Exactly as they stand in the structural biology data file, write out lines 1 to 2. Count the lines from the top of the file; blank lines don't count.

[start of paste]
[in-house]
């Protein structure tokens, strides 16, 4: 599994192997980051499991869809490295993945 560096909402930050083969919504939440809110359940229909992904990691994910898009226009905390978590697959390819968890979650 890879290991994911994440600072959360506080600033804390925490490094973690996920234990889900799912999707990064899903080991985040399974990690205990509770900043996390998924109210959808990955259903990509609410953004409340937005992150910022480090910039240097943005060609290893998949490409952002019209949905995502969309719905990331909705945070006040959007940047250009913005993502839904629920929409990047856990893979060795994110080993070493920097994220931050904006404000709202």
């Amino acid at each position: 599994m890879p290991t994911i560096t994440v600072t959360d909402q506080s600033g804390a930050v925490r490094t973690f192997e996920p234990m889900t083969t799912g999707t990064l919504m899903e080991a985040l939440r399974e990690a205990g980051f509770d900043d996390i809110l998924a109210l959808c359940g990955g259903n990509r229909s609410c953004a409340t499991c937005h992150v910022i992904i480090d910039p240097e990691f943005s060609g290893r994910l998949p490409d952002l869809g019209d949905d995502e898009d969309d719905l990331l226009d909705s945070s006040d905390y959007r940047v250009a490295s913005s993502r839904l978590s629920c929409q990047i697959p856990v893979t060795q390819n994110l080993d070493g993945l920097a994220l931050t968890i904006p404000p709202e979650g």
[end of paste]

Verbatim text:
[in-house]
């Protein structure tokens, strides 16, 4: 599994192997980051499991869809490295993945 560096909402930050083969919504939440809110359940229909992904990691994910898009226009905390978590697959390819968890979650 890879290991994911994440600072959360506080600033804390925490490094973690996920234990889900799912999707990064899903080991985040399974990690205990509770900043996390998924109210959808990955259903990509609410953004409340937005992150910022480090910039240097943005060609290893998949490409952002019209949905995502969309719905990331909705945070006040959007940047250009913005993502839904629920929409990047856990893979060795994110080993070493920097994220931050904006404000709202």